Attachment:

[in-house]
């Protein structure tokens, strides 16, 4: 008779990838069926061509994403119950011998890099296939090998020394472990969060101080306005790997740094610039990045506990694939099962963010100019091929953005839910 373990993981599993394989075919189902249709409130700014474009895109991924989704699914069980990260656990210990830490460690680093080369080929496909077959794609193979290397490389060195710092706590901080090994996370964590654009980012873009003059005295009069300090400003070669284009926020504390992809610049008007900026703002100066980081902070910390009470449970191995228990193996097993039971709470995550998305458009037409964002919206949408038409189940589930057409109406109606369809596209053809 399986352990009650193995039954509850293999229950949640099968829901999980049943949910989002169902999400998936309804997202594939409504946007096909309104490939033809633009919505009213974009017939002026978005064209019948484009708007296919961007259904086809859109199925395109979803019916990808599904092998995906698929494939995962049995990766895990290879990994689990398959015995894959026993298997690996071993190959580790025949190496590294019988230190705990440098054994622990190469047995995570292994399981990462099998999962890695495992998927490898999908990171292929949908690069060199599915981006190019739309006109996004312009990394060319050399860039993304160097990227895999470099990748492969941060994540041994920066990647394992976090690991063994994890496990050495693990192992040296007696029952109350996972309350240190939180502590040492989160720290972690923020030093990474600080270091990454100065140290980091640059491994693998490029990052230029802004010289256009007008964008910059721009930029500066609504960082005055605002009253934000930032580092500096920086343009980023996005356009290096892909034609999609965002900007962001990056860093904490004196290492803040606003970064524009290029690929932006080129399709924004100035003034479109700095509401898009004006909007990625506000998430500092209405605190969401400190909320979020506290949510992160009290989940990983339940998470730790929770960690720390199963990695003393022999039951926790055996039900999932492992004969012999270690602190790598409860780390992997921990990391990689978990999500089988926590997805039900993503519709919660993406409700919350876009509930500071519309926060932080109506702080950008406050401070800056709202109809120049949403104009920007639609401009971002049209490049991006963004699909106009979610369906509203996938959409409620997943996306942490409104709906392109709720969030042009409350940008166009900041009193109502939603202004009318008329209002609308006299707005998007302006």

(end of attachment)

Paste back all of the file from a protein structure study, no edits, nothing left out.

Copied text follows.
[in-house]
């Protein structure tokens, strides 16, 4: 008779990838069926061509994403119950011998890099296939090998020394472990969060101080306005790997740094610039990045506990694939099962963010100019091929953005839910 373990993981599993394989075919189902249709409130700014474009895109991924989704699914069980990260656990210990830490460690680093080369080929496909077959794609193979290397490389060195710092706590901080090994996370964590654009980012873009003059005295009069300090400003070669284009926020504390992809610049008007900026703002100066980081902070910390009470449970191995228990193996097993039971709470995550998305458009037409964002919206949408038409189940589930057409109406109606369809596209053809 399986352990009650193995039954509850293999229950949640099968829901999980049943949910989002169902999400998936309804997202594939409504946007096909309104490939033809633009919505009213974009017939002026978005064209019948484009708007296919961007259904086809859109199925395109979803019916990808599904092998995906698929494939995962049995990766895990290879990994689990398959015995894959026993298997690996071993190959580790025949190496590294019988230190705990440098054994622990190469047995995570292994399981990462099998999962890695495992998927490898999908990171292929949908690069060199599915981006190019739309006109996004312009990394060319050399860039993304160097990227895999470099990748492969941060994540041994920066990647394992976090690991063994994890496990050495693990192992040296007696029952109350996972309350240190939180502590040492989160720290972690923020030093990474600080270091990454100065140290980091640059491994693998490029990052230029802004010289256009007008964008910059721009930029500066609504960082005055605002009253934000930032580092500096920086343009980023996005356009290096892909034609999609965002900007962001990056860093904490004196290492803040606003970064524009290029690929932006080129399709924004100035003034479109700095509401898009004006909007990625506000998430500092209405605190969401400190909320979020506290949510992160009290989940990983339940998470730790929770960690720390199963990695003393022999039951926790055996039900999932492992004969012999270690602190790598409860780390992997921990990391990689978990999500089988926590997805039900993503519709919660993406409700919350876009509930500071519309926060932080109506702080950008406050401070800056709202109809120049949403104009920007639609401009971002049209490049991006963004699909106009979610369906509203996938959409409620997943996306942490409104709906392109709720969030042009409350940008166009900041009193109502939603202004009318008329209002609308006299707005998007302006």